To respond to the daily public health needs of Louisianans, the Louisiana Department of Health has divided the state into nine regions. Each of these regions is led by a regional medical director (RMD) or administrator who oversees the parish health units in their region. Regional medical directors are in constant contact with state health leadership and local leaders to help guide Louisianans through the COVID-19 pandemic, particularly among key demographics.
In this Q&A blog series, these public health leaders will be answering the same questions, and together they will paint a statewide perspective of the COVID-19 pandemic and their communities’ response. Today, you’ll hear from Region 3’s Dr. William “Chip” Riggins, Regional Medical Director for the parishes of Assumption, Lafourche, St. Charles, St. James, St. John, St. Mary and Terrebonne.
OPH Dashboard but they are most interested in the experience in their specific neighborhood. I remind them about the need for confidentiality and how easily that can be broken when we get too far down and the numbers are low. For most purposes, I think parish-level data is really sufficient to make decisions around our daily lives. If it’s in the parish, it’s not very far away — especially since the majority of our region’s land mass is swamp or marsh.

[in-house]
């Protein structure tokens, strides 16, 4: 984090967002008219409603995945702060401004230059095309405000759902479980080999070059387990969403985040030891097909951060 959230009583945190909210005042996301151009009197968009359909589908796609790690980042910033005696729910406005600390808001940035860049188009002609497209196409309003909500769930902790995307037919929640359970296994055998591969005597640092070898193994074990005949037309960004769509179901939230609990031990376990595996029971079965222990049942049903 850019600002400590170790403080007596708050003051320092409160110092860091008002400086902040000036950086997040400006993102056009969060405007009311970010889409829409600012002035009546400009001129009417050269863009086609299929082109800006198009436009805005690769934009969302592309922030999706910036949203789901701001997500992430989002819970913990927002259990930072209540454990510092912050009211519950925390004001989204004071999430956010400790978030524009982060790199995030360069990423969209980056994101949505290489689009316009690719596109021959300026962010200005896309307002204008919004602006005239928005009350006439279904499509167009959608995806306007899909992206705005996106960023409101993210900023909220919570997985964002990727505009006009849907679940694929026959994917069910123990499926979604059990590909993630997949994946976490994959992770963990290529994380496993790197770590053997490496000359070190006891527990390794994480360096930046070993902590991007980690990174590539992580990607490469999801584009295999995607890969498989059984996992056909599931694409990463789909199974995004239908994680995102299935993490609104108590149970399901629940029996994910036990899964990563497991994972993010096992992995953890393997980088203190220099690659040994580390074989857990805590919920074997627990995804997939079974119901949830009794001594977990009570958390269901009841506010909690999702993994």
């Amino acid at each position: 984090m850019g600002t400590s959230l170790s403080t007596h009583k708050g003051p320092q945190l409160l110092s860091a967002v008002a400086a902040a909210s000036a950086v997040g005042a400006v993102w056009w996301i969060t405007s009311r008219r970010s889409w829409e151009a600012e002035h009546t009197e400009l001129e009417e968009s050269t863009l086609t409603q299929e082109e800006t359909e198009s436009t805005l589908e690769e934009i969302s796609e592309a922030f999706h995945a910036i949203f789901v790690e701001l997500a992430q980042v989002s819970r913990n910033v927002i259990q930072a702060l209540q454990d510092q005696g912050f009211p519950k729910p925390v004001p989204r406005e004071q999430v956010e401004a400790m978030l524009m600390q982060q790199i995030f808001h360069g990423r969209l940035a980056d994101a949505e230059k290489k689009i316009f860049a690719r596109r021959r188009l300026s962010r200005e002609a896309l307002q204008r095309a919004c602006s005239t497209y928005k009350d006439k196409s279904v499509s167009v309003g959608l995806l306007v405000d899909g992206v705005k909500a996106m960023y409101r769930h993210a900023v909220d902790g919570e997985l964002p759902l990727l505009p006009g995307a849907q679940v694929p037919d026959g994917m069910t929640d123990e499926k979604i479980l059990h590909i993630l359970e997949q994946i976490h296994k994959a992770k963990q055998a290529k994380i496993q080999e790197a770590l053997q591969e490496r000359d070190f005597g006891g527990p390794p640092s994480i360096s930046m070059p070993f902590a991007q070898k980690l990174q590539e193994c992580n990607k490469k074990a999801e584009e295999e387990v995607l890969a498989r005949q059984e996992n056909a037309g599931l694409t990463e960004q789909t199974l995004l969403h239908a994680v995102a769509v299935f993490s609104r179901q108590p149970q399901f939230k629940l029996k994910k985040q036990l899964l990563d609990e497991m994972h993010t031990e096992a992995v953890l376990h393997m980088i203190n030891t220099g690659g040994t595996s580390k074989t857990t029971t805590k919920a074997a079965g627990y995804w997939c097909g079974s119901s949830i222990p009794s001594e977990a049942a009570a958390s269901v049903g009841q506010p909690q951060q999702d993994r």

I think one of the biggest challenges is overcoming the expectation, that as a community, we have to be either fully open or fully closed. I see our new normal as a balancing act between opening up until the data shows the disease is spreading again and then slowing down or even backing up in our reopening if necessary until the disease slows. Fighting COVID-19 reminds me of riding a unicycle: it requires a lot of minor adjustments, and that means a lot of minor changes to our recommendations. It’s not as easy to follow constantly changing recommendations, but that’s what’s going to help us flatten the curve over the months ahead until we get a vaccine. I am afraid that if we all don’t commit to constantly watching our community’s data, and making the minor changes and respecting the limitations in each of the phases of reopening, we could see much larger swings in disease rates again — and no one wants to see that.
We are proud of our friendliness as a community here down the bayou, and there is a reluctance to correct others or address issues like social distancing and masks with each other. I think we maybe we are going to have to all try to thank the folks we see doing it well and use our friendliness to emphasize the positive.
On one of our early regional ESF-8 calls, the nursing home rep reported that many residents were distressed (and depressed) by not being able to leave their rooms and even walk a little. Within a week or so our social services representative had linked seamstresses in the region to the mission, and each and every nursing home resident in this region was provided a cloth mask of their own — amazing!